HHS drama department to present beloved musical

The musical Fiddler on the Roof will be performed by talented Howell High School students March 8, 9, and 10 in the high school auditorium. The ticket cost will be $7 for students and seniors and $9 for adults ahead of time with a $1 extra charge for tickets purchased at the door.

This play is based from a book of short stories of Teveye, the main character. It is the story of a mild man, Teveye, with five daughters. He was a man who was a strong believer in keeping tradition, and in this story his daughters fall in love with men who proceed to challenge his ideas of tradition.

“This musical offers so many different things,” said Ms. Amanda Malo, the director of the play. “Beautiful singing, the dancing is great, it’s about families, and it has a heavy message.”

Fiddler on the Roof pit orchestra gets ready to perform for spring musical

The HHS drama department will be presenting Fiddler on the Roof on March 8, 9 and 10. This performance will be including theater students as well as the band students. All of the music needed for this play will be performed by the pit orchestra. The 17 musical students either volunteered or were recruited. Band teacher, Mr. Jason Smigell, is the music director of the play.

“The pit is a very taxing job for students,” Smigell says.

The music the pit will be performing is the same music performed by professionals so the students must work very hard to get the music right. “The musical is a challenge because it is so long. It is probably the longest concert they will ever do unless they play another pit,” Smigell says.

The students are the only ones playing in the pit besides Mrs. Diane Ives, the piano accompanier.  “We wouldn’t be able to do it without her,” Smigell says.

The first piece the pit will be playing is the song “Tradition”, which most agree is the hardest piece out of the whole musical. “It freaked us out at first,” Smigell says.

Cameron Pratt is a senior at HHS and trombone player in the pit. “This is my second pit. I was in Brigadoon last year,” Pratt says. Pratt really enjoys when his hard work is worth it. “The performance is the best part. It’s really nice to see our hard work pay off,” Pratt says.

Charley Garlock, a sophomore and flute player in pit, also played in Brigadoon last year and Fiddler will be her second pit. Unlike others in the pit Garlock will be switching instruments. “I switch instruments from the flute to the piccolo,” Garlock says.

Garlock is also the youngest player on first part. “I am the only sophomore on first part and I’ve been on it for two years,” Garlocks says. Garlock has been in band for five years now and plans to keep up her band career for the future.

Mr. Smigell is really proud of all his students in pit. “The kids in pit are very serious and highly motivated students,” Smigell says.

Renee Augustyn, a senior at HHS, is very excited for the pit. “We’re anxious to see how it turns out,” Augustyn says. Augustyn really likes the environment that pit has and how friendly everyone is. She also likes the play compared to some of the musicals last year. “Fiddler is more ethnically diverse than Brigadoon,” Augustyn says.

Everyone involved in the Fiddler pit is eager to perform after all of their hard work and dedication. Any musical put on at HHS needs both the acting talent as well as the musical talent to make every musical successful. Although the audience cannot see the pit during the performance it’s essential to realize the importance of the pit to the play and all of the students’ hard work.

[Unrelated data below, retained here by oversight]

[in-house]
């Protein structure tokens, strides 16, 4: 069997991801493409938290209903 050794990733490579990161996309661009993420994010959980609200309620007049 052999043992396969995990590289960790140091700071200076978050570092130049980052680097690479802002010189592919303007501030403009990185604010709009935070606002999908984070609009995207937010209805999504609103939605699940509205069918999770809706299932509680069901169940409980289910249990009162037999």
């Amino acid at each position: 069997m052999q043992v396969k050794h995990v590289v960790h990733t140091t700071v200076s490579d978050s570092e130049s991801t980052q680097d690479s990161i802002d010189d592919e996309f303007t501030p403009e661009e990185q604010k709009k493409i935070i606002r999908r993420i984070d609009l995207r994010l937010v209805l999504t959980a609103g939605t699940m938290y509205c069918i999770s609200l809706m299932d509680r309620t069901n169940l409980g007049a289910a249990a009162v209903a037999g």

“I’m very grateful to be able to work in the pit the second year in a row, and I am determined to be in the pit the rest of my high school career,” Garlock says.

Fiddler lead plans to pursue career in music

Adam Scibberas, a senior at Howell High School, devotes his life to music, preparing himself for the future ahead. One way he gets this experience is by acting in musicals. This year Scibberas landed the lead in the school musical, Fiddler on the Roof.

Being introduced to acting at a later age, he continues to involve himself daily in whatever way he can. In fact, Fiddler will be the fourth production he’s been in. His sophomore year, when he started acting, he played Lefou in Beauty and the Beast. He has been singing his whole life, but started choir in sixth grade. Now, he’s in A Cappella, Highlander Choral, and Calamity.

When asked why he wanted to audition for Fiddler Scibberas says, “I like musicals and acting… and it’s my senior year so I figured, go big or go home.”

What Scibberas really likes about this show is that it’s different from a lot of other shows and it doesn’t have a typical happy ending. He really admires his character.

“I like that he’s a hard-working father with five daughters and he’s very devoted to his religion. I like that he has dreams.”

After high school Scibberas will be attending Western Michigan University with an undecided major, but he knows he wants to do something with music. When he’s not acting, Scibberas enjoys singing, playing guitar, and being with his friends. This senior has some advice for underclassmen.

“You should always try out for the big roles even if you’re not sure you can do it.” He also says to stick to it and practice as much as you can.

Mrs. Amanda Malo, HHS drama teacher and director of Fiddler, has nothing but good things to say about Scibberas.

“The first show I did with Adam was when he was Lefou in Beauty and the Beast and even then he was a natural performer, and I’m so glad that two years later he’s the lead in this production and I have the opportunity to work with him one last time,” Mrs. Malo says.

Fiddler on the Roof will be presented in the HHS auditorium on March 8, 9 at 7 p.m. and March 10 at 2 p.m..